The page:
Friday, July 24, 2009

One Day More – Coming home

July 24, 2009

Today is the last day of classes. Tomorrow is my last full day in Costa Rica. Sunday...I will be home.

It is strange how much and how little I have become accustom to this place over the last ten weeks. I’ve learned the restaurants, the roads, the stores, the bus routes. I’ve learned how to avoid the rain and how to escape the heat. I’ve even somehow managed to pick up a little of the language. I look at the new students; see how they gaze wide-eyed at the tour guides, chat excitedly about new restaurants they’ve discovered, and even try to fit their own habits and customs, however awkwardly, in this strange, new world. I cannot help but smile inwardly when I watch them. They will soon transform from the “idealistic freshmen” to the “veteran” sophomores. They will become accustomed to this place and move on.

I have had the slightly unusual opportunity to spend my entire time at CPI studying in the same town throughout my entire time here. Most students here study for much less time and almost no one chooses to spend all their time in only one of CPI’s three campuses. In that sense, I have had a somewhat unique ability to come in as a student and not just travel around, but to live here for ten weeks. At the same time, though I have been living in this place, I haven't lived here. It has been only an extended visit – a journey to finish, not a destination or place of rest.

This idea stirred the question in my mind: What is a home? What makes a place that you go back to rather than just come back to? Obviously spending a mere seventy days in a foreign country is unlikely to replace the roots and ties a person has to the place he has been living his entire life. But what would be enough to make that change? Is it merely a matter of time? If so how can so many of the students at Patrick Henry, after spending a few short weeks on campus, a semester length in the decades of a lifetime, consider the school their home? Does it depend on the people you are with? If so, how are new homes ever established? How did the pioneers leave their families to stake out new homesteads in the frontier? How do grown, single sons and daughters leave their parents and make homes for themselves miles away from the family that raised them?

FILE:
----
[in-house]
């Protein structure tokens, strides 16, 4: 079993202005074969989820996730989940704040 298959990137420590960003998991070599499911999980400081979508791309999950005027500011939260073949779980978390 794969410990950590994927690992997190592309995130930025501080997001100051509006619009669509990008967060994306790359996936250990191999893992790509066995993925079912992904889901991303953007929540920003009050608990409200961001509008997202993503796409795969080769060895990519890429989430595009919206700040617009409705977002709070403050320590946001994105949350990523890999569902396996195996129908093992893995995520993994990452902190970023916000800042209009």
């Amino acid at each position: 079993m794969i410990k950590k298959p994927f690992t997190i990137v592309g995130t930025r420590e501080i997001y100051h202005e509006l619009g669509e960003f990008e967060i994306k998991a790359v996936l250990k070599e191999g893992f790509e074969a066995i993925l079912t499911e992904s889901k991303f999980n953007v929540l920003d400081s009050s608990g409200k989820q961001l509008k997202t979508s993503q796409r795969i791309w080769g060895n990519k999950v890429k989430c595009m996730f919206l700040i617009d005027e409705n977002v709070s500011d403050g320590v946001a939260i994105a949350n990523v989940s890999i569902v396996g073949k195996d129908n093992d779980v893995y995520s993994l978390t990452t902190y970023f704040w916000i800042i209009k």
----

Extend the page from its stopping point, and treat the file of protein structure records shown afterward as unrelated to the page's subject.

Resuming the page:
Maybe “home” is just a preference. “Home is where your heart is” and thus wherever you feel most comfortable, that is your home. But I think that is a dangerous idea because I believe that “home” is an objective, not subjective idea. We can choose to be comfortable in many places. It is even easier to choose to be uncomfortable in many places. I have seen both here. I have seen how a more tranquil lifestyle, a lifestyle that makes time for just hanging out with other people with nothing in particular to do, is restful, comfortable, and important. I have also seen how hours, afternoons, and dare I say even lifetimes can be wasted lounging “comfortably” in your bed, mindlessly watching television all day; how when the very real responsibilities of exerting energy to some higher purpose, of living for other people and not just working for them, become uncomfortable, they remain ignored responsibilities.

I believe and hope that I have learned many things here in Costa Rica. I have learned to value a more tranquil lifestyle. I have learned just how little I actually “need” to use the internet. How blessed we are to live in a world where doctors and medicines are available, where consumer products and department stores exist, where food is readily available and is stacked in piles. I’ve gained an increased appreciation for the unique and rare opportunity to spend time simply learning and educating oneself – a luxury that for most of history was reserved for kings and nobles. I have seen patience, kindness, and boundless hospitality displayed by my tico family whose generosity has humbled me and made my ask myself if I would be as selfless as they. There are many lessons I hope to take home with me, but that again raises the question: What is home?